In this edition of Research Roundup, we’ll examine how acupuncture can be used to lower hypertension, more commonly known as high blood pressure. Considering the impact of hypertension on heart disease and overall health, safe and effective therapies are warranted. Since some pharmacological agents have side effects, can acupuncture be used alone, or in combination with these agents, to modulate and reduce high blood pressure? The article examined today can be found here, and it summarizes some of the key research findings on how acupuncture treats this disease. Specifically, we’ll be focusing on ‘essential’ or primary hypertension, which really means that the cause is unknown.
According to the article, there are “numerous recommendations for controlling hypertension, including improving lifestyle, such as doing more exercise, keeping a balanced diet, and having pharmacological treatment”. Let’s see where acupuncture works to reduce hypertension. As a bonus for any acupuncturist who will read the article, it mentions specific acupoints for consideration!
Blood pressure regulation is complex. There are both neurological and neurochemical elements. It seems, according to the research, that acupuncture works on both. Some of this will get a little technical, only because the nervous system is highly interconnected and uses terminology that is confusing to everyone. Here we go. First, you need to know that blood pressure is controlled by the blood vessels and the heart and in turn, they are controlled by nerves. These nerves are grouped into two divisions, one that causes the blood vessels to constrict (a narrowing, also known as vasoconstriction) and the heart to pump harder, increasing blood pressure, and one that causes the heart to slow down; it has no direct effect on the blood vessels though. The first division is called the sympathetic nervous system and the second is called the parasympathetic. Reducing the sympathetic effect and/or increasing parasympathetic effect is the goal. According to the article, acupuncture decreases the sympathetic influence by controlling the source at both the spinal cord and thalamus (a brain structure referred to as the ‘rostral ventral lateral medulla’ and is a major source of sympathetic nervous system activity generation). It was also shown to increase parasympathetic influence, described in the article as an “increase in vagal activity”, citing the vagal nerve as the main control on decreasing the heart’s influence. That’s right – acupuncture influences both systems at the same time! Slowing the heart and relaxing the vasoconstriction (also known as vasodilation) and causing blood pressure to be lowered.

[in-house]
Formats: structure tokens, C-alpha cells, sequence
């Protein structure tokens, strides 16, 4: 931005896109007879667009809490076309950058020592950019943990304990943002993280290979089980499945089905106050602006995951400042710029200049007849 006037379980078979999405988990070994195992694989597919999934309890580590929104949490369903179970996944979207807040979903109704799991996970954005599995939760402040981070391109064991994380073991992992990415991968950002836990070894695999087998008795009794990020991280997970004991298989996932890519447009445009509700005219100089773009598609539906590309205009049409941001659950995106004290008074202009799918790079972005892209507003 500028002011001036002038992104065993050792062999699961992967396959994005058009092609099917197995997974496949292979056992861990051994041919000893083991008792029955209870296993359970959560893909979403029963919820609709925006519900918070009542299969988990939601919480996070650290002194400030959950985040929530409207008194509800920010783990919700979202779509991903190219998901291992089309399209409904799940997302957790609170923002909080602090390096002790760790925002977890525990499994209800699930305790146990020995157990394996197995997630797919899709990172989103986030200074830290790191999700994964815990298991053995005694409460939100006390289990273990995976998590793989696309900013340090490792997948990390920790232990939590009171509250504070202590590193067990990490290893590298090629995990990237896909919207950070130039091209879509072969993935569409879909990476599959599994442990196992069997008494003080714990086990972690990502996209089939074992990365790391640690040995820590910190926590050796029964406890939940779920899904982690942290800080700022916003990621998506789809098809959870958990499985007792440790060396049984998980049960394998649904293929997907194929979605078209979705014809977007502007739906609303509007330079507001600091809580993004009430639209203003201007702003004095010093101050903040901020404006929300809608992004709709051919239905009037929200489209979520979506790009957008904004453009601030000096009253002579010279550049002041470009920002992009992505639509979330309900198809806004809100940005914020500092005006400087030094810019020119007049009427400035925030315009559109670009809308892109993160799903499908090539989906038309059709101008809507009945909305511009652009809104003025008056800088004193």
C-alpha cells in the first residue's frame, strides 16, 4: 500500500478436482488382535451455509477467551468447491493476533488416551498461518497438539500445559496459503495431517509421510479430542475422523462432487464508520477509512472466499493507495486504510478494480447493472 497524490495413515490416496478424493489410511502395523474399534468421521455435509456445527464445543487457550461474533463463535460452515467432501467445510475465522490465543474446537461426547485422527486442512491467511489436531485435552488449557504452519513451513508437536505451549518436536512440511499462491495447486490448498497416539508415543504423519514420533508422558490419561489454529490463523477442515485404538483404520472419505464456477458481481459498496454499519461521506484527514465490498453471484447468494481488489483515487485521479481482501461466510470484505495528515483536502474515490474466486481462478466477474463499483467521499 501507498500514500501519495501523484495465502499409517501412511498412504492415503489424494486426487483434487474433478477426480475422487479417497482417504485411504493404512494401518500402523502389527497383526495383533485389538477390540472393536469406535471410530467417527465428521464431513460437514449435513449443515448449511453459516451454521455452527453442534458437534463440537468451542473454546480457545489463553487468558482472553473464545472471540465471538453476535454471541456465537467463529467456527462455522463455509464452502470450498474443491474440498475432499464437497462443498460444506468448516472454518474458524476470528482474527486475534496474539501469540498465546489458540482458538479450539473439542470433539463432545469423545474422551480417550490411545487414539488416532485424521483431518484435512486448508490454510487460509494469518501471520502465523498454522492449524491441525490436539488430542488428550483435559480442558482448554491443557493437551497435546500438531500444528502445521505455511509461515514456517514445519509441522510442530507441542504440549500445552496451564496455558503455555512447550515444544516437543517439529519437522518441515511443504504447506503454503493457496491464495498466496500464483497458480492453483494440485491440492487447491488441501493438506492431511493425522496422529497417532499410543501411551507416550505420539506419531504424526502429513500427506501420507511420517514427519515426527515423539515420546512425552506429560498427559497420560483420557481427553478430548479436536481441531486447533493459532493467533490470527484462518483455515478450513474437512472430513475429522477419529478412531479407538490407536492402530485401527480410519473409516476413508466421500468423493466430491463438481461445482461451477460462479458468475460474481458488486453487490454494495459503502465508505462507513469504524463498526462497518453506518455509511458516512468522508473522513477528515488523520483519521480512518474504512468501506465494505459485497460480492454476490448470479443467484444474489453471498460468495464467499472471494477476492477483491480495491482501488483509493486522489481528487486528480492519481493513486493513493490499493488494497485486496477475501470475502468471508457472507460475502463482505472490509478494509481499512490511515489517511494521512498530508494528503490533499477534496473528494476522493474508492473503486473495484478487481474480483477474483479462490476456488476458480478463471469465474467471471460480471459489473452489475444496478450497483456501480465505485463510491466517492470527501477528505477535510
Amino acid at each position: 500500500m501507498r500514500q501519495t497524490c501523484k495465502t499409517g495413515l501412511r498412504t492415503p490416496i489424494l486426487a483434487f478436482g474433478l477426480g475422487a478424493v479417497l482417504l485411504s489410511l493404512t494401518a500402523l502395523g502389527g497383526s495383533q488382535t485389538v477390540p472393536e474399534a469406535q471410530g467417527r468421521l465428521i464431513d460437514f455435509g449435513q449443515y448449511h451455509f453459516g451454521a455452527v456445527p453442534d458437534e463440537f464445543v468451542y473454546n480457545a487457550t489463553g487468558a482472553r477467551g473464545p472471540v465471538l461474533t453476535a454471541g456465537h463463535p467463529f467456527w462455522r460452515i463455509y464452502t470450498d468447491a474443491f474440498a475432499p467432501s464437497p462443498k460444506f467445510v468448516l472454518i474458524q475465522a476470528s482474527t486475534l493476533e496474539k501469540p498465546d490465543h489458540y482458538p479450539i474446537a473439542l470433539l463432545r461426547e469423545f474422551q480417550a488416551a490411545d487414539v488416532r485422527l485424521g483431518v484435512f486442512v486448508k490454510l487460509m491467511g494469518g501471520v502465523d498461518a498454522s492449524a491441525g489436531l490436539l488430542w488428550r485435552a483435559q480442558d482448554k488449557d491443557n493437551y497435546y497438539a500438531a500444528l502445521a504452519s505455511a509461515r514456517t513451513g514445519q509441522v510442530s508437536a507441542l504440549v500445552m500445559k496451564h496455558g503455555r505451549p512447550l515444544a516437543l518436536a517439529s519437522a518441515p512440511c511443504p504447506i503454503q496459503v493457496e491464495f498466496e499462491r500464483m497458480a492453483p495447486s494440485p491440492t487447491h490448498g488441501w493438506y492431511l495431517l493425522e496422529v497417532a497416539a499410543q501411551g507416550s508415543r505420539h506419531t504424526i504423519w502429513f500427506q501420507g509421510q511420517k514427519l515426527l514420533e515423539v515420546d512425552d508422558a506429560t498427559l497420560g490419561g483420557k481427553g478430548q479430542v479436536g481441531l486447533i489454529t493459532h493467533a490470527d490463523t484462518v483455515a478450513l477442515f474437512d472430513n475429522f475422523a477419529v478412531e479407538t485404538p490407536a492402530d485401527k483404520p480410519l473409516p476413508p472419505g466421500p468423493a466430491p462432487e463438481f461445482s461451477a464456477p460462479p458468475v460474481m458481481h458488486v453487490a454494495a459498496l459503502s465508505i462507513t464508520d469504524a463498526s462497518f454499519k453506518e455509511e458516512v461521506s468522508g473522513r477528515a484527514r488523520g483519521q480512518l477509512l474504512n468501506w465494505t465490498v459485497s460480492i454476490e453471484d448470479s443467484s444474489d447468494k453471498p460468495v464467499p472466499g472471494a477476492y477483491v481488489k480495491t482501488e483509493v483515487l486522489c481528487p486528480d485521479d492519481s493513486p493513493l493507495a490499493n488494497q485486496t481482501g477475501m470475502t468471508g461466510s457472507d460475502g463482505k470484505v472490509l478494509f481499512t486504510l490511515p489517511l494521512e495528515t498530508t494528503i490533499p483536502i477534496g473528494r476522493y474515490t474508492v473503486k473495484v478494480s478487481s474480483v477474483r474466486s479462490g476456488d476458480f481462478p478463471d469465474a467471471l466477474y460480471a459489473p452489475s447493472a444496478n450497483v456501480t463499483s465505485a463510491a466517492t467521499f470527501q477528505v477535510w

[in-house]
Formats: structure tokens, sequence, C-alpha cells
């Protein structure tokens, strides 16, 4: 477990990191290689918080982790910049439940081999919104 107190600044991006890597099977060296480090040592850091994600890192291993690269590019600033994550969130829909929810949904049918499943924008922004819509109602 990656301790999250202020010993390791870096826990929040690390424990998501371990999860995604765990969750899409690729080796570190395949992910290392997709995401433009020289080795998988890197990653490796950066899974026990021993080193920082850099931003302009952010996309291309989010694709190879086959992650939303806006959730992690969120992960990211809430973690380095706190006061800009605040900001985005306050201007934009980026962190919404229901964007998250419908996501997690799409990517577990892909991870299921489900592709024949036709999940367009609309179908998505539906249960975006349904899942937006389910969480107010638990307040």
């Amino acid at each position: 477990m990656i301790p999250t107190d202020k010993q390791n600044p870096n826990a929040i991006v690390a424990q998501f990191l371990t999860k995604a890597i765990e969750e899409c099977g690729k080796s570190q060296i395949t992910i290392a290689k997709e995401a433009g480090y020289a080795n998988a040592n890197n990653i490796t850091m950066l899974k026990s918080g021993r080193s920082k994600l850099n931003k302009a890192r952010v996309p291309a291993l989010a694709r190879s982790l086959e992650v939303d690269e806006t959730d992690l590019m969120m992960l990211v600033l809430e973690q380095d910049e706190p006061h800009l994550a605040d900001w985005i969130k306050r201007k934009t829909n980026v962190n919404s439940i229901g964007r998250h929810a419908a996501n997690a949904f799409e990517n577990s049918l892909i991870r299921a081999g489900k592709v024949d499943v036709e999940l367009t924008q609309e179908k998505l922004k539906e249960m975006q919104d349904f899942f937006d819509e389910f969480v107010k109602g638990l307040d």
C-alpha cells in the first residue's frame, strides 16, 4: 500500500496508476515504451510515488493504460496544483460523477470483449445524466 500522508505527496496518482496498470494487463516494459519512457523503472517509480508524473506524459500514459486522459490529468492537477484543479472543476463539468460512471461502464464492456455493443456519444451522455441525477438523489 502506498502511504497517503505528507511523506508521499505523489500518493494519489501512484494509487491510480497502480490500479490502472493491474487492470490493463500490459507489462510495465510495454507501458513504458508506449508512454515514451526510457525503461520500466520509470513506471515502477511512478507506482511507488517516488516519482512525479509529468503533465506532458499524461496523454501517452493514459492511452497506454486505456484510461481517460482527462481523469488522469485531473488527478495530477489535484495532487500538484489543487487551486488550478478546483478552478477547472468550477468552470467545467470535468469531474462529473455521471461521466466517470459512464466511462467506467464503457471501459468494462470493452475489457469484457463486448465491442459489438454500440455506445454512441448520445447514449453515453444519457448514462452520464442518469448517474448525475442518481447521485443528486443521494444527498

In addition to the nervous system, there are several neurochemicals that participate in hypertension, noting that the neurochemicals and the nervous system clearly work hand-in-hand. Two key findings were the reduction of norepinephrine and the reduction of renin (which is released from the kidneys and eventually triggers another neurochemical called angiotensin II) by acupuncture. Both of these, norepinephrine and the renin-angiotensin II pair, increase blood pressure directly at the blood vessels through vasoconstriction and were decreased by acupuncture.
Acupuncture is safe and can be used in conjunction with those taking blood pressure medications. Dr. Rhoads can work with your primary care provider to help get your high blood pressure under control.
Fan H, Yang JW, Wang LQ, et al. The Hypotensive Role of Acupuncture in Hypertension: Clinical Study and Mechanistic Study. Front Aging Neurosci. 2020;12:138. Published 2020 May 25. doi:10.3389/fnagi.2020.00138